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Obama critics say his economic vision is hazy

With the possibility of losses for Democrats looming in November, the president is taking a new tack to make his message clear.

January 25, 2010|By Don Lee and Jim Puzzanghera
  • President Obama talks about financial reforms while joined by economic advisors, members of Congress and his cabinet, and others. He is moving to hammer home a new economic message amid the possibility of bigger losses for Democrats in November that could paralyze his presidency.
President Obama talks about financial reforms while joined by economic… (Olivier Douliery / Pool…)

Reporting from Washington — With congressional support eroding, his popularity falling and his renomination of Federal Reserve Chairman Ben S. Bernanke potentially in trouble, President Obama faces an even more daunting task to save his entire domestic agenda -- convincing millions of angry Americans that his economic policies will bring them a brighter future.

Even as the economy has begun clawing its way out of the Great Recession and job losses have slowed dramatically, critics on the left and right -- even party loyalists -- say the president has failed to articulate a clear economic vision.

That is stoking public anxiety over high unemployment, continuing home foreclosures and widespread financial insecurity. It also feeds popular resentment over government bailouts that restored soaring profits and paydays for Wall Street firms while the rest of the country faces alarming budget deficits and a still-faltering job market.

"It's not clear what Obamanomics is," said Robert D. Atkinson, president of the Information Technology and Innovation Foundation, a nonpartisan Washington think tank. "That does hurt the administration. It becomes harder to convey a vision of where you want to go."

Obama has gathered some of the best and brightest minds to form his economic team, much the way President John F. Kennedy assembled a national security team composed of "whiz kids" of their day.

But what has led Obama into trouble is not so much the quality of technical advice he has received as it is the political failure to convince voters that he's doing everything possible to ease their pain.

A year into their task of saving the sinking economy, Obama's advisors have garnered kudos from much of the nation's economic elite, but Obama has not yet found a way to instill public confidence as Franklin D. Roosevelt did during his first year of fighting the Great Depression.

Now, facing the possibility of bigger losses for Democrats in November that could paralyze his presidency, Obama is moving to hammer home a new economic message. It began with last week's proposals for tough new banking regulations and will culminate in Wednesday's State of the Union address.

His goal, officials say, is to deliver a clear message about his priorities and economic strategy, emphasizing efforts to jump-start job creation while reining in the soaring budget deficit.

But it will not be easy to win back disillusioned voters who see Obama as out of touch with ordinary Americans.

That impression of remoteness has been created largely by the months-long push to overhaul healthcare, which many voters see as unrelated to their most pressing concern -- economic security.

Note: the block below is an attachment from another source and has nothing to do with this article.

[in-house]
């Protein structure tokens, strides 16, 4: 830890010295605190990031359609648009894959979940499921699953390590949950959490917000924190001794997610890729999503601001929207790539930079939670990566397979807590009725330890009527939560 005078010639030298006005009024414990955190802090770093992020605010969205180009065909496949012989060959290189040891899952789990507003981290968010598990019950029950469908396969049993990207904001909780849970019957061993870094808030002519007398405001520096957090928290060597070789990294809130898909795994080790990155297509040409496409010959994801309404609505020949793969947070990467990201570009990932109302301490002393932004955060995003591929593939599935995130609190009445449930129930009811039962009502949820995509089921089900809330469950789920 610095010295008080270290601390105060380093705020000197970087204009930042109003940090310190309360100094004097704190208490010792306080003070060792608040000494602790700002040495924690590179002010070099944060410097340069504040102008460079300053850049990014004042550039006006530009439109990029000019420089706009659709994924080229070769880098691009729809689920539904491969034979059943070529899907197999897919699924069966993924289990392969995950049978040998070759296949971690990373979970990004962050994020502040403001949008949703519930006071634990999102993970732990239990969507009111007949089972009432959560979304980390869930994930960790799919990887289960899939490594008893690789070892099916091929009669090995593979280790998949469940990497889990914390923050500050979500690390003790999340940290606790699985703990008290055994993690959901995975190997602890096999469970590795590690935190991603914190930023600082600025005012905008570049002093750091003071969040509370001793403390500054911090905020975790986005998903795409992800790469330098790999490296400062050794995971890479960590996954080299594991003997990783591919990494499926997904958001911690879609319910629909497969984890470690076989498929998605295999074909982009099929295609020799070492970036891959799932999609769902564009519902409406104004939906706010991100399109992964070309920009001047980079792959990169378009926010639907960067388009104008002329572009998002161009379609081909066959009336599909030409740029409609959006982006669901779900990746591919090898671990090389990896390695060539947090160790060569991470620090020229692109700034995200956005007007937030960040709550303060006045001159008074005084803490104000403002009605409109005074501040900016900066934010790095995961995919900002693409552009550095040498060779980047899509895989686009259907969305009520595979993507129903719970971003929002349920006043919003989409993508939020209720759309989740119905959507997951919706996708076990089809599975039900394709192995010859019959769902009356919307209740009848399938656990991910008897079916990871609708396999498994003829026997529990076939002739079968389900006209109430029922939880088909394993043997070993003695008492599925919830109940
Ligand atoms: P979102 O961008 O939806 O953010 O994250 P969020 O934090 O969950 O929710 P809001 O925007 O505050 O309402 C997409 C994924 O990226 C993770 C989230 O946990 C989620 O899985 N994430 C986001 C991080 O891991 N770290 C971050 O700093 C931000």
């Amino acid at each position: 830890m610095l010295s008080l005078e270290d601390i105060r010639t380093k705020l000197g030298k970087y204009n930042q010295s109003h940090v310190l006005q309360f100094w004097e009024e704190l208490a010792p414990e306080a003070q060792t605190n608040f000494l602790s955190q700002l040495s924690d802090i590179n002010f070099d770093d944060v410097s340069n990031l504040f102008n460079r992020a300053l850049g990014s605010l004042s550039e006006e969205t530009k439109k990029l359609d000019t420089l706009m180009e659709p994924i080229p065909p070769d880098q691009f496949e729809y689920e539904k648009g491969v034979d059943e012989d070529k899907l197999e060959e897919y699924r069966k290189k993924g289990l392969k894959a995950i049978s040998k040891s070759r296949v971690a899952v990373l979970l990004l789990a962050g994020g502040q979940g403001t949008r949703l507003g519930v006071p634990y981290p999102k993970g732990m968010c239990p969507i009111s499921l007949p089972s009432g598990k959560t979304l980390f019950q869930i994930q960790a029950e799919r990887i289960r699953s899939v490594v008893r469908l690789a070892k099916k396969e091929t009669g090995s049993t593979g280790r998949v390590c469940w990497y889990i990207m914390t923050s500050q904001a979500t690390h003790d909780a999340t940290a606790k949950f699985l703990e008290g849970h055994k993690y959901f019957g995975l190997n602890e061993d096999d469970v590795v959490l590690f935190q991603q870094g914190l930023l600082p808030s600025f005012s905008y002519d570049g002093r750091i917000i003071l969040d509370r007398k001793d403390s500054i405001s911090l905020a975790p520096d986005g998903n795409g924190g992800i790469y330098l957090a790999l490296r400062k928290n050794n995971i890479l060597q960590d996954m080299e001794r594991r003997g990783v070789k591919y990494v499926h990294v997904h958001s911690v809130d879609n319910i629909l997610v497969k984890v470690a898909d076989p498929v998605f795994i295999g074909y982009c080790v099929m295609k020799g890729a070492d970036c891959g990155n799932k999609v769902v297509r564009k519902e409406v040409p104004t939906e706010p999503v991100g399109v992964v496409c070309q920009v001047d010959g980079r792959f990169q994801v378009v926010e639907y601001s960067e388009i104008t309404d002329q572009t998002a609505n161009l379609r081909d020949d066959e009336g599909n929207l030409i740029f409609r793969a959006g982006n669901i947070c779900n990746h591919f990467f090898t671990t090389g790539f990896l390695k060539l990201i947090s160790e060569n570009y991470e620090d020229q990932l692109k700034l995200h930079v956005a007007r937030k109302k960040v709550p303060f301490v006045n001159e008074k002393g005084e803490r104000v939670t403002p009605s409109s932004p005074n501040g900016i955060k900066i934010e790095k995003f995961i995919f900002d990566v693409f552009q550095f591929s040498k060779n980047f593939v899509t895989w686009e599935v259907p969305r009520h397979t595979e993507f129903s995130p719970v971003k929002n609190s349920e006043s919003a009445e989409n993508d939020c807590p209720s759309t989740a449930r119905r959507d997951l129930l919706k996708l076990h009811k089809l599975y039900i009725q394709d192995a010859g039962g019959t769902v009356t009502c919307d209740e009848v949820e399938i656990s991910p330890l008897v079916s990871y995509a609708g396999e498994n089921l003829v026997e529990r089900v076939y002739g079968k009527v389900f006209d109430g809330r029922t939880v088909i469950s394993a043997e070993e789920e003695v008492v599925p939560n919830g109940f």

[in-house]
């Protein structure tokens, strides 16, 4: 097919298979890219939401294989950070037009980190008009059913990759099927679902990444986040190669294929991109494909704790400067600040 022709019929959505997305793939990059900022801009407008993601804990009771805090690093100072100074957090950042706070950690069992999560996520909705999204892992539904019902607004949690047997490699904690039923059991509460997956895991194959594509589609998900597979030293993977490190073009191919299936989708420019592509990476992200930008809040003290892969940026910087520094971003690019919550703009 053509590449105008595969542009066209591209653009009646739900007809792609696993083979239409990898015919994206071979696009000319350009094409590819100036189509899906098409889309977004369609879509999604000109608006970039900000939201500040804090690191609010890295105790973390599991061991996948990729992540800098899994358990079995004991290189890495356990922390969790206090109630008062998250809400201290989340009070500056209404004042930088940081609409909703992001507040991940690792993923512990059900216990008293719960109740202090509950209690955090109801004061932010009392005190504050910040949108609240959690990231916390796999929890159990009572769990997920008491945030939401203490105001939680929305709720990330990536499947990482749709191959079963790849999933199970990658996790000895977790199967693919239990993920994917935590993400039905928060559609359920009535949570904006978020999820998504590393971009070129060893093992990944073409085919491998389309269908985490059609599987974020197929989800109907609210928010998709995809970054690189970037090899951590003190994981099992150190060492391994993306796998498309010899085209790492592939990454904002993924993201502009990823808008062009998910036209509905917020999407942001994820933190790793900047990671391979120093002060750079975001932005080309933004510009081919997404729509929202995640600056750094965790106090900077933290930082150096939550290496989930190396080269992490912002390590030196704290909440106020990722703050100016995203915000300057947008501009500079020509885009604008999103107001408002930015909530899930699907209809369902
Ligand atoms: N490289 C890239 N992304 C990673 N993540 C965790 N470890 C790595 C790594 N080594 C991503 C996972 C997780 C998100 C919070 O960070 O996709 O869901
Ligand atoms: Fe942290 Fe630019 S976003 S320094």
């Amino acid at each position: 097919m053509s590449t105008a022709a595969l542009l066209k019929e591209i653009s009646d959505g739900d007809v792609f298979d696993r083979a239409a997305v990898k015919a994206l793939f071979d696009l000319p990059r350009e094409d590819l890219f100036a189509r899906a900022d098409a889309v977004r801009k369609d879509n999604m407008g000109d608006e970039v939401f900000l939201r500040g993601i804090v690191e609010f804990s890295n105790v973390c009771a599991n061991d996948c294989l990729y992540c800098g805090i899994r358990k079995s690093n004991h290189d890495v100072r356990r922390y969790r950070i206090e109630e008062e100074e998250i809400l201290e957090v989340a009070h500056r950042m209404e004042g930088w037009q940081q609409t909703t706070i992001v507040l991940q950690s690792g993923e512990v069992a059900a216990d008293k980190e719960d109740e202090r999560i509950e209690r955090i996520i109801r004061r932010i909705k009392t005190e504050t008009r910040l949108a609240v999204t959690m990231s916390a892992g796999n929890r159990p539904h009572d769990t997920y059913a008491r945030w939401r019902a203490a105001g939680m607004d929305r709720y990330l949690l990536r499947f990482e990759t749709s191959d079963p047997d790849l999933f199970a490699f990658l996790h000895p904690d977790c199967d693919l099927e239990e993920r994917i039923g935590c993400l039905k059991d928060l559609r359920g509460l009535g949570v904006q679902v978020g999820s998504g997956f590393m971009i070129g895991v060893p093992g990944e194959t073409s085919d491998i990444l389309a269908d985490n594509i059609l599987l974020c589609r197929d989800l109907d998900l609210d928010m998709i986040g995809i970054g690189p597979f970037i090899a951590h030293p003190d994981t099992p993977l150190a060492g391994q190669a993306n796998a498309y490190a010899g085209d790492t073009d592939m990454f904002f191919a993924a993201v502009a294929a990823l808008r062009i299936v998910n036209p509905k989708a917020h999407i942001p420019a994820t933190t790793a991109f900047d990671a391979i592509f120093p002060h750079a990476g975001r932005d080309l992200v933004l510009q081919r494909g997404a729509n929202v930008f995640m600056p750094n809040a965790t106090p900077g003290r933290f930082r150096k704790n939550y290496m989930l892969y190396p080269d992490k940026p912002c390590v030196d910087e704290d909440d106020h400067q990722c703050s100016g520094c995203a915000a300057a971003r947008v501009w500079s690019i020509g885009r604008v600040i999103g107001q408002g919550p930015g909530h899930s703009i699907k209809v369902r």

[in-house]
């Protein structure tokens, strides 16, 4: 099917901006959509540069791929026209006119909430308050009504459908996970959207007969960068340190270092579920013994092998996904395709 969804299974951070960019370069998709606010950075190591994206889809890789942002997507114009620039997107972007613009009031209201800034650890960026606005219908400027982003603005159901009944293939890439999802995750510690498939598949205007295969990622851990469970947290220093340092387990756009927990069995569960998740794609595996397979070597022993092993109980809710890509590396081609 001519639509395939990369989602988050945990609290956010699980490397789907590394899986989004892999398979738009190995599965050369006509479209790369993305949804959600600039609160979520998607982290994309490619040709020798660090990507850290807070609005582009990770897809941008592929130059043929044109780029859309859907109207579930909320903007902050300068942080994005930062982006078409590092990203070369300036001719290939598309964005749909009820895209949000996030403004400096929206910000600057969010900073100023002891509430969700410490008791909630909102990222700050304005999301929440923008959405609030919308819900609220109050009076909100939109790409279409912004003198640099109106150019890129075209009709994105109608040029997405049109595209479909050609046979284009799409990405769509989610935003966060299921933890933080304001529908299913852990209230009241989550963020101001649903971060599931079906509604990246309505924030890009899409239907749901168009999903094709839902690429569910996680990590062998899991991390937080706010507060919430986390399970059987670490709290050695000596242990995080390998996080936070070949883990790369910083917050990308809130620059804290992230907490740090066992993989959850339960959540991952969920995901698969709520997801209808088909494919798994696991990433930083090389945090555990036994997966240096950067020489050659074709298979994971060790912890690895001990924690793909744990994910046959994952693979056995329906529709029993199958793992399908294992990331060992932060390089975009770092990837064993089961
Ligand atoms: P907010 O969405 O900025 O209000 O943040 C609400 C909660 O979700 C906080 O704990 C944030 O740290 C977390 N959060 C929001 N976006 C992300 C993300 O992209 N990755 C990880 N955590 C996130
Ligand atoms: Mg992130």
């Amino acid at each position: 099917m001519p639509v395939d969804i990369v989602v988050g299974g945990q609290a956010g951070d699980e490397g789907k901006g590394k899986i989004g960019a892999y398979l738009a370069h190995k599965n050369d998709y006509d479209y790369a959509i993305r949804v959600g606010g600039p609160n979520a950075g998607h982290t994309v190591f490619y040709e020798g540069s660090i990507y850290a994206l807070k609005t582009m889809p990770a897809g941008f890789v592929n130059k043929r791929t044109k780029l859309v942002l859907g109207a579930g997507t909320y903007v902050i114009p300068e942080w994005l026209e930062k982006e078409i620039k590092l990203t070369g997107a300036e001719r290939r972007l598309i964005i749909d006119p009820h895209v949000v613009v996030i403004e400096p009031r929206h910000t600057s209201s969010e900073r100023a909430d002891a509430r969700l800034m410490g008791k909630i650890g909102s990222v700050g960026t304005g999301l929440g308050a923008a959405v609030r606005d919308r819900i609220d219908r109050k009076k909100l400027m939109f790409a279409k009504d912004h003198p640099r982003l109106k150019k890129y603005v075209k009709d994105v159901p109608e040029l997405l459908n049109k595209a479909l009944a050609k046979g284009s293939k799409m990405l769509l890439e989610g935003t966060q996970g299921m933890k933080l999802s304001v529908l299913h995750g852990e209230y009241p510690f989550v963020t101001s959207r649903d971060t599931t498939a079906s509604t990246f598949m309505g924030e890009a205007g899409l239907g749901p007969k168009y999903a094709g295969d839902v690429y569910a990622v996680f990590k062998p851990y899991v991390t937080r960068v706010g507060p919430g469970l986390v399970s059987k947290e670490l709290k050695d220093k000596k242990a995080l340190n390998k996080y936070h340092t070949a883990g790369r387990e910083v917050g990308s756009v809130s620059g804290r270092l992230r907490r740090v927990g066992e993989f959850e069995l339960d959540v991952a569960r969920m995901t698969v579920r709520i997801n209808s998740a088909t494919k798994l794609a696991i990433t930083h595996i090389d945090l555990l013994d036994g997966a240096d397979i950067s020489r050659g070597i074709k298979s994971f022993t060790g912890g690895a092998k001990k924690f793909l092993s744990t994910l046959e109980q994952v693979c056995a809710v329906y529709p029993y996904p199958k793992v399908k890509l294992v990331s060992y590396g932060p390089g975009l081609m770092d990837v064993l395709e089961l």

"Healthcare has sucked up so much of the oxygen in what people are seeing," Rep. Joe Courtney (D-Conn.) said the morning after the bitter loss in the special Senate election in Massachusetts that deprived Democrats of their filibuster-proof majority in the Senate.

Heavy on specifics

Beyond the preoccupation with healthcare, the administration has tended to focus on the specifics of its economic strategy -- whether the $787-billion stimulus package or regulatory reform -- rather than presenting a clear explanation for how the complex initiatives would connect with ordinary Americans.

"They would be better served by conveying a view and narrative of how their policies will produce greater prosperity for most Americans," said Robert J. Shapiro, an economic advisor to former President Bill Clinton and chairman of consulting firm Sonecon Inc.

"It's possible that Obama will run for reelection with fewer people working than when he took office," Shapiro warned.

The vaunted White House economic team may have called some shots right, but the members aren't helping much in getting a concise message out, critics said.

High-powered and experienced in Washington policymaking, the group has included former Treasury Secretary Lawrence H. Summers, ex-Federal Reserve Chairman Paul Volcker and onetime New York Fed chief -- and current Treasury secretary -- Timothy F. Geithner, as well as such respected academic economists as Christina Romer.

Now, even some Democrats see the team as conventional in its economic thinking, too cozy with Wall Street and ineffective in communicating how its policies would benefit ordinary people.

The problem, said Nobel laureate economist Joseph Stiglitz of Columbia University, stems from the president and his economic team focusing on pragmatic, nuts-and-bolts responses to the economy's woes.

"He wants to create jobs. He wants to restore the viability of our financial systems . . . make our economy more green. There is a set of well-defined objectives he's trying to achieve," Stiglitz said.

"Part of a pragmatic approach is you make a list. It's not a vision."

Obama seemed to acknowledge the problem last week.

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